Again, thanks for the post and great job!

dmsnyder's picture
dmsnyder

I think I had to add the extra flour because I added too much starter. The point you make about eggs is good, though. "Large" eggs are the standard in cookbooks, but the definition covers a range. I have been led to believe that professional bakers add eggs strictly by weight. 


For the home baker, I guess it's another instance of "know the dough" and adjust accordingly. I'm still at the "getting acquainted" stage with challah.


David

Mimi_M's picture
Mimi_M

Beautiful loaves.  I primarily use my starter for baking, it is nice to have a recipe that uses no commercial yeast!

calliekoch's picture
calliekoch

I used Reinhart's recipe for transitional whole wheat Challah, which I found on one of my favorite cooking blogs: 101 Cookbooks


I had never made Challah before and this one came out nicely, making two good sized loaves. I also have not done a whole lot of braiding, but tried both a three-strand and a six-strand braid. They come out not too shabby in my humble opinion.


I would love to give this type of bread another try, but using sourdough someday.


Challah


Callie

dmsnyder's picture
dmsnyder

Very impressive for your first time braiding!


David

tomctuc's picture
tomctuc

Hi!  New to the site.  I've been baking with sourdough exclusively for the past 10 years or so.  I love the challenge as one can't always expect the same results each time, and I love being able to form the loaves before going to bed and forgetting about them. 


I spearhead a monthly Shabbat dinner at one of the area nursing homes.  The results of my sourdough experiments seem always eagerly anticipated.  I, too, am a fan of Glezer's "Blessing" book and was happy to find a sourdough equivalent to almost every recipe in the book. 


Depending on the time of year, I go through a variety of proofing "boxes" and my try the aquarium heater next.  Seldom does room temp. seem convenient or timely for me, due to the coolness of the house in winter and AC in the summer.  The garage has been the most successful venue during our Texas summers due to the slow early morning rise at lower temp. and the faster rise as the space heats up at midday.  My car has proven wonderful when I get the dough started late, as it goes through the same natural temp changes as the garage.  And just last Saturday I tried the car with the heater initially because of a time crunch.  6 doz. rolls rising to be "en point" balloons - looked like they were just about to take off.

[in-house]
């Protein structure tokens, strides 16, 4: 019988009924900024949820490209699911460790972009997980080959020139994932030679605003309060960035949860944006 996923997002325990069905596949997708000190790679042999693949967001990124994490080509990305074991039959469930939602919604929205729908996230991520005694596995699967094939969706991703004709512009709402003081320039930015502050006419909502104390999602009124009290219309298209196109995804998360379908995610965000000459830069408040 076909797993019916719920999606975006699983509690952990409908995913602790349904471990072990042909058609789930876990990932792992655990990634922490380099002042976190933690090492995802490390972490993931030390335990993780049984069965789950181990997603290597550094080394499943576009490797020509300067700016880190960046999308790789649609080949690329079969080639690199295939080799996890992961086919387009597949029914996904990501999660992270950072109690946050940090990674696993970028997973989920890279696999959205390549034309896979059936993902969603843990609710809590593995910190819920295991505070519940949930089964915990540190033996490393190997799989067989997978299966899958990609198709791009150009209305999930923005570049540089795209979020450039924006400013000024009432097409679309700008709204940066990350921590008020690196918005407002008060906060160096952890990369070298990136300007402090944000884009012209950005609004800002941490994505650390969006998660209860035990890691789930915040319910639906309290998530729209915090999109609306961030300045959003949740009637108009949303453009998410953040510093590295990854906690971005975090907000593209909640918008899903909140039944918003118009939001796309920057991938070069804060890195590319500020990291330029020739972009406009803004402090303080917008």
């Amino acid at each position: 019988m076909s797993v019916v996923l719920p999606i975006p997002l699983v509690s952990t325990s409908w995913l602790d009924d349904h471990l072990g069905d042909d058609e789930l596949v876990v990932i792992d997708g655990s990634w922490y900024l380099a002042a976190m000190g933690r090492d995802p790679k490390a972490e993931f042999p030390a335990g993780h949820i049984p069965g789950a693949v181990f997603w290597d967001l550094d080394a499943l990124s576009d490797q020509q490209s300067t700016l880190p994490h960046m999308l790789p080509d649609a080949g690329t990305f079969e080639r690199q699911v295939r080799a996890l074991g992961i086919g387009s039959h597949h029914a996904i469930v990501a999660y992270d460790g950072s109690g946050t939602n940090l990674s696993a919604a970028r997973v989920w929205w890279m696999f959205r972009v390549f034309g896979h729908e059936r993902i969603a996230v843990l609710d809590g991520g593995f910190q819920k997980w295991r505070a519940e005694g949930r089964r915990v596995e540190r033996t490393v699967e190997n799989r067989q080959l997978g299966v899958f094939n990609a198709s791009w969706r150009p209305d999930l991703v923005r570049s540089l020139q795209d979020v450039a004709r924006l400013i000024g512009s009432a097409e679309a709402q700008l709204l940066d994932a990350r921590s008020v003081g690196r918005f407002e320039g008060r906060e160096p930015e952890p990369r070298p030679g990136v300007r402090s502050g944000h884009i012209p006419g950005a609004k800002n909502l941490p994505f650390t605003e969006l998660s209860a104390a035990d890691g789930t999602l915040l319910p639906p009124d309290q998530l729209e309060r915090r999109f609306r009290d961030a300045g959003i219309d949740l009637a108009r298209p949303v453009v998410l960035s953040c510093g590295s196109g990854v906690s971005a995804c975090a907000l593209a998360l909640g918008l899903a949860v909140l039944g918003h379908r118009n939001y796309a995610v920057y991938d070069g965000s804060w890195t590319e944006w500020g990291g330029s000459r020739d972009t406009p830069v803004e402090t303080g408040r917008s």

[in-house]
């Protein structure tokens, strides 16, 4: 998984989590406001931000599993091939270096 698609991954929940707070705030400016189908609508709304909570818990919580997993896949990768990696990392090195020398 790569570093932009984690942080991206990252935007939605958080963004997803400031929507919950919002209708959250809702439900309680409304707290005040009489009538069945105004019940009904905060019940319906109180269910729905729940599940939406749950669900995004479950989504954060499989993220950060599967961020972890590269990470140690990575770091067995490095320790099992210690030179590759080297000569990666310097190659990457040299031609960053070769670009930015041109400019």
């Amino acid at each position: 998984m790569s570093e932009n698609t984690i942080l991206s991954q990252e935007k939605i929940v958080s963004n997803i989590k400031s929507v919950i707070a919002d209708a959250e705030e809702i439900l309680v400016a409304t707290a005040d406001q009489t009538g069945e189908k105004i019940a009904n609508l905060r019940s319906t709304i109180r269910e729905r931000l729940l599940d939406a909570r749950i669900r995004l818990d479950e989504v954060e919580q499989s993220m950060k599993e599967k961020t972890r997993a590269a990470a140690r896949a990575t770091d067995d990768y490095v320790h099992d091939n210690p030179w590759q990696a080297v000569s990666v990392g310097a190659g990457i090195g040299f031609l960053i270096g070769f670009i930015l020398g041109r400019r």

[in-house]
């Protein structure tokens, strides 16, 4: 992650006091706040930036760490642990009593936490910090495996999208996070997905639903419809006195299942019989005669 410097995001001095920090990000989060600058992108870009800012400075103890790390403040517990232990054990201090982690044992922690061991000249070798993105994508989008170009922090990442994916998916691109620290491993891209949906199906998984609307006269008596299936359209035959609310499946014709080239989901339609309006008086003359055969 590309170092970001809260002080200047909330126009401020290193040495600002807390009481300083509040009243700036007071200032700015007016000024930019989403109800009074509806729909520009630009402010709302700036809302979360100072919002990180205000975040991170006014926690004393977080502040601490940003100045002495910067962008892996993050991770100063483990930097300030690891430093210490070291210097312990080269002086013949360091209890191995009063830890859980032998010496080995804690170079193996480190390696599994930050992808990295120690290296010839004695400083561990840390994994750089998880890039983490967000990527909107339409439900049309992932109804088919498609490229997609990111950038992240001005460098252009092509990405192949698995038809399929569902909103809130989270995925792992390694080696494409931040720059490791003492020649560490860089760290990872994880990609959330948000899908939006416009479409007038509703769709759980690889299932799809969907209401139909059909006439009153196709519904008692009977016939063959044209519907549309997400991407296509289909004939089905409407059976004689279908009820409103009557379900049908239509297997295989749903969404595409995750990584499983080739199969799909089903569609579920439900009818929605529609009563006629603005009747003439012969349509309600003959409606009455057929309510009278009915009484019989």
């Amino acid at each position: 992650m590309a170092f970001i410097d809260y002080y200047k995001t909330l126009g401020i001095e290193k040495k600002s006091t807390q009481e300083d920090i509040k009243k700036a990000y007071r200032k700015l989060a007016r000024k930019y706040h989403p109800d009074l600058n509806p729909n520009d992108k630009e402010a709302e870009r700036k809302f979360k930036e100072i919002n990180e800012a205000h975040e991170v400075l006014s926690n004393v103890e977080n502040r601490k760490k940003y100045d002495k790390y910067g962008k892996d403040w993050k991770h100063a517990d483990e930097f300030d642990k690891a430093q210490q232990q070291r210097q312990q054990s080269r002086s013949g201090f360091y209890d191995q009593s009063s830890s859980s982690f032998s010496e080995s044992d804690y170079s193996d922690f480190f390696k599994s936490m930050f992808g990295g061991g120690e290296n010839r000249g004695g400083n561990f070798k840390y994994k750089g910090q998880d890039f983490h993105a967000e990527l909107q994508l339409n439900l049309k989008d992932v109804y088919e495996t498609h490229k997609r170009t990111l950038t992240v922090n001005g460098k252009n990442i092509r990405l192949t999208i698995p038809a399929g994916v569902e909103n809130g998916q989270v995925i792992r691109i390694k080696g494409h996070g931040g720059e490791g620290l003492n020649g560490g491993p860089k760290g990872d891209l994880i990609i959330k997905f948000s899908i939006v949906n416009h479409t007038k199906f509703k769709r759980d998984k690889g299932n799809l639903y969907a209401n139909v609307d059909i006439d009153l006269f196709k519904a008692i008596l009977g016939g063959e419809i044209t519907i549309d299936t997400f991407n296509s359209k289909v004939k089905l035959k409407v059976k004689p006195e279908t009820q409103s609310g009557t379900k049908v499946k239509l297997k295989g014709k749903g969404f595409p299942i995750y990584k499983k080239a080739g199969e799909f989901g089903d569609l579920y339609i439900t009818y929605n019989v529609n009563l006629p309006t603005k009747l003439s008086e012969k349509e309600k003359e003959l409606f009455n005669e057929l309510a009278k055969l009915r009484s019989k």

Hopefully, the next adventure will be to build an outdoor oven.

dmsnyder's picture
dmsnyder

Hi, tomctuc.


Welcome to TFL!


I've not attempted to make a proofing box. I sort of make do with what's at hand. I have not proofed outdoors, but I've been thinking about trying it for cold retardation. Of course, when it's below refrigerator termp., that's less tempting.



david

CaptainBatard's picture
CaptainBatard

I also grew up on challah...your looks amazing....


I wanted to make a challah for a dinner x-mas day...perfect timing cause i have a stiff starter ready to go...I was going to make a celebration loaf...ala BBA...have you added raisins to this loaf? what do you think would be the max i could add...?I guess i have to start it tonight...thanks


Judd

dmsnyder's picture
dmsnyder

I've not added raisins to challah, but I know there are those who like it that way. I would guess you could add somewhere around 20% of the flour weight in raisins, but maybe some one who makes it with raisins has personal experience to contribute.


David

Smita's picture
Smita

Many thanks for sharing! I started with an almost 100% hydration starter and used about 120 gms of white whole wheat flour (KAF). I made a loaf and four snails. Its a hot, humid day in NYC, and I only let it rise 3 hours. Not a fan of the egg glaze so I skipped it.


I am super pleased with the results - many thanks for sharing! The instructions were very helpful.


Challah

dickeytt's picture
dickeytt

Hi dmsnyder, I just wanted to thank you for this recipe, as my family loves Challah and I love sourdough baking, I decided to give this recipe a try.  I used a mixer to do my kneading and platted it in a 3 strand single loaf.  I let it prove for over 6 hours and baked in the oven for 50 mins with a turn and put upside down for the last 10 min.

This is a fantastic challah loaf and i will defiantly make this again, my only problem is with the plat definition, after the prove, it had merged into a long loaf with only a slight sign that it was platted, have you any suggestion on how to make the plates stand out more?

Again, thanks for the posting the recipe.

Richard

 

 

dmsnyder's picture
dmsnyder

Hi, Richard.

I haven't made challah in quite some time and am certainly no expert. I believe a couple things that help to keep the braids well-defined is to braid loosely and to avoid over-proofing. 

I hope others with more expertise add their advice.

David

PetraR's picture
PetraR

Could I use my Rye Starter?

The Rye Starter is a 100% hydration but firm.

Or should I get my wheat starter out of the fridge and take some out to make a firm starter from it?

LOVE the look of your bread.

dmsnyder's picture
dmsnyder

Hi, Petra.

I don't see why you couldn't use your rye starter  for the challah starter. The total percentage of rye would be small in the final dough. Let us know how it turns out.

David

PetraR's picture
PetraR

Oh wonderful David:)

I shall go on a quest.